Resilience does not explain the dissociation between chronic pain and physical activity in South Africans living with HIV

Resilience does not explain the dissociation between chronic pain and physical activity in South Africans living with HIV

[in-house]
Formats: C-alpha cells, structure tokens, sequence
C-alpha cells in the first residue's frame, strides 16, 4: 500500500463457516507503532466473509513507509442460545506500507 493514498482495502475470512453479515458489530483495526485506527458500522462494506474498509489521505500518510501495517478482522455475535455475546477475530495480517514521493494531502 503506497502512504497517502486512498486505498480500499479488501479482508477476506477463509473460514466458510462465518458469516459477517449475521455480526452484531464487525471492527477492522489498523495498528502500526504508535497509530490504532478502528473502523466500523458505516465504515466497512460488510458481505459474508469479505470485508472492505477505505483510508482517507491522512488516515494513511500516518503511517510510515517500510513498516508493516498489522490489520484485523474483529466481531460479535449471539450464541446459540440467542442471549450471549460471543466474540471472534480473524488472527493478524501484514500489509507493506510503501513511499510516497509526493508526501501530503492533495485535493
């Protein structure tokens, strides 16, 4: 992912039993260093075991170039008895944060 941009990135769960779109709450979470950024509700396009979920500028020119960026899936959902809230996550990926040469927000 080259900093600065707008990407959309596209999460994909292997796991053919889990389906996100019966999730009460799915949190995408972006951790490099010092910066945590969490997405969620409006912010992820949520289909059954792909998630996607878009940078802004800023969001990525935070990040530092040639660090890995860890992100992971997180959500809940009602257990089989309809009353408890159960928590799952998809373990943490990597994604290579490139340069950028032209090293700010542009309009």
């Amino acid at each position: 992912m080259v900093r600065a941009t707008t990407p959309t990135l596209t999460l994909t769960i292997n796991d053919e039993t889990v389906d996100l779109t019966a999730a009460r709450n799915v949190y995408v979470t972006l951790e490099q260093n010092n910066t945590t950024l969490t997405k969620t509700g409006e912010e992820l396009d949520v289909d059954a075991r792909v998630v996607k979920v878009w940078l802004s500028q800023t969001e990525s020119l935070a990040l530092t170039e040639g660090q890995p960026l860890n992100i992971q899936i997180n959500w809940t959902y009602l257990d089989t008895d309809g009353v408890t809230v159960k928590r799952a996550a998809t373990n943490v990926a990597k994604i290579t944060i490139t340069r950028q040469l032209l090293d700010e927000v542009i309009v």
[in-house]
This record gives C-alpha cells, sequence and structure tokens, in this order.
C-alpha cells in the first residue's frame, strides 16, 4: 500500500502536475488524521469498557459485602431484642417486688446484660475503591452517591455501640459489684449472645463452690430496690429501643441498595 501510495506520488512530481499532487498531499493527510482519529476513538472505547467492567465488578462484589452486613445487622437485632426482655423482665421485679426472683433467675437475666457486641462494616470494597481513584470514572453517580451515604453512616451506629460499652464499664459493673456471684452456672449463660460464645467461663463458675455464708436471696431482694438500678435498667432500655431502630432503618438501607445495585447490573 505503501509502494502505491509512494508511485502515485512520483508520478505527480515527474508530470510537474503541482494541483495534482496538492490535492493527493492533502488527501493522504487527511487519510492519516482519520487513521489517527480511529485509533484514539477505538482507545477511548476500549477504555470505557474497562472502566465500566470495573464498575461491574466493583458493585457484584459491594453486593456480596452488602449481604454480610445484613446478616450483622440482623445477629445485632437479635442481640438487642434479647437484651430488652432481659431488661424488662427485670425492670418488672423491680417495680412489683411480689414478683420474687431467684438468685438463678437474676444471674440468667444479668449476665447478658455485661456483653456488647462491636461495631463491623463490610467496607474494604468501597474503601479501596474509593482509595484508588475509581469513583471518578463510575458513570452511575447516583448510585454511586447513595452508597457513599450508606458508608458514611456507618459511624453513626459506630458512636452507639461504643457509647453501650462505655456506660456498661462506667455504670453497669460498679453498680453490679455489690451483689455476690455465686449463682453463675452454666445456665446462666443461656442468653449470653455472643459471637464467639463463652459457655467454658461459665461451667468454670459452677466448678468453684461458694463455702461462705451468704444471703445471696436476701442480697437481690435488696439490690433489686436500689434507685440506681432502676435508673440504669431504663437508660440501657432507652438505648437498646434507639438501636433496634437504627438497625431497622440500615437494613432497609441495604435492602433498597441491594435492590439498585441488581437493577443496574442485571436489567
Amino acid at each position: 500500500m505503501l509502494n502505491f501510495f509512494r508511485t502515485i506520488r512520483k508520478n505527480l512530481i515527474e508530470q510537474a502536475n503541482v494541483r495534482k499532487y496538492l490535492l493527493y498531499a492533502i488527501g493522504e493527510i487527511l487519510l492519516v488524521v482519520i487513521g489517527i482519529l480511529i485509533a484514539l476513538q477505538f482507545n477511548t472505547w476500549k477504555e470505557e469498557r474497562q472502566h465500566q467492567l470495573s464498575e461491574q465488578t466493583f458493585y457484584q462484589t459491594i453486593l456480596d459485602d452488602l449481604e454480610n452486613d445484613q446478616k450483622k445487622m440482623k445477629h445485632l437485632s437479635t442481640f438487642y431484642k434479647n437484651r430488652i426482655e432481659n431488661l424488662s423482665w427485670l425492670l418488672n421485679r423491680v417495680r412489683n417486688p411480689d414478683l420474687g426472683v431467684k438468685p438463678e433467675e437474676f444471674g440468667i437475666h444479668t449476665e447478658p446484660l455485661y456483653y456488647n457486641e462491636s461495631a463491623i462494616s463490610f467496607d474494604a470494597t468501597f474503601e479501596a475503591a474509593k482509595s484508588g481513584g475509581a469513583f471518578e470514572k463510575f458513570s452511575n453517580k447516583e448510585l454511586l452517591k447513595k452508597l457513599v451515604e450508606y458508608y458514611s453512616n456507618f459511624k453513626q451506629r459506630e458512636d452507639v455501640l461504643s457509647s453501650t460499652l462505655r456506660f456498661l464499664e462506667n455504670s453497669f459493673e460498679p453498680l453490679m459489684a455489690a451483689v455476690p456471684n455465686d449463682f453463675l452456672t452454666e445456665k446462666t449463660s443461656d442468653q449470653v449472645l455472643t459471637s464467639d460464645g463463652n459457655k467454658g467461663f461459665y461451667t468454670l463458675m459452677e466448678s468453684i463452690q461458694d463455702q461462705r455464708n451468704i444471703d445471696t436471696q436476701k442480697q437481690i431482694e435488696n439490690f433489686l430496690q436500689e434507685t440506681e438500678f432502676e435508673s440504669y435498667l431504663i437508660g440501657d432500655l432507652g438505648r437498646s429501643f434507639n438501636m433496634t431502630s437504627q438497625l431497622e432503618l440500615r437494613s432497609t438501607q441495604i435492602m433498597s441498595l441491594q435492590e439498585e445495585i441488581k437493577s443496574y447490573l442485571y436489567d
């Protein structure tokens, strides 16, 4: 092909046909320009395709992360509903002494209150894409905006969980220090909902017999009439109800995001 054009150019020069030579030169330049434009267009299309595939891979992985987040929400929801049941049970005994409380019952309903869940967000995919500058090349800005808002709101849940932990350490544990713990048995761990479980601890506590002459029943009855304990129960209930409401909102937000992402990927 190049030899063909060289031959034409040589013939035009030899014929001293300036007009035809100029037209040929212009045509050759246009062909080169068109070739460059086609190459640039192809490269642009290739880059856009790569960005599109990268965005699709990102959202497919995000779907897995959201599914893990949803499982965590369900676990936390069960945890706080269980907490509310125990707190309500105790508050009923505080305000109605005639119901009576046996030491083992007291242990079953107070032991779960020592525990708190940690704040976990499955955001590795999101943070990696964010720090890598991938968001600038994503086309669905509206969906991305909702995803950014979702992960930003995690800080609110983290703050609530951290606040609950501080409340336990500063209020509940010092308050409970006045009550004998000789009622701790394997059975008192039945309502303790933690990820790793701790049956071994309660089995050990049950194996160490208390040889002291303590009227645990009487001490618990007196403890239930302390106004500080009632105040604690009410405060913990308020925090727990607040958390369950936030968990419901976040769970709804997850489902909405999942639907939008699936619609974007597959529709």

It seems self-evident, especially to the patients themselves (Riley, Ahern & Follick, 1988), that chronic pain, especially if it is moderate to severe, will interfere with activities of daily living. Pain is experienced by 50–75% (depending on cohort) of people living with HIV (PLWH), and for most of them the pain is moderate to severe in intensity (Parker, Stein & Jelsma, 2014). As expected, PLWH in the US and Denmark reported significant pain-related functional impairment (Breitbart et al., 1996; Frich & Borgbjerg, 2000; Merlin et al., 2013), yet African PLWH with similar levels of pain reported little or no functional interference (Mphahlele, Mitchell & Kamerman, 2012; Voss et al., 2007; Wahab & Salami, 2011). Moderate to severe pain limits function in other populations including those with rheumatoid arthritis and dysmenorrhea (Chantler, Mitchell & Fuller, 2009; Prioreschi et al., 2013).

 

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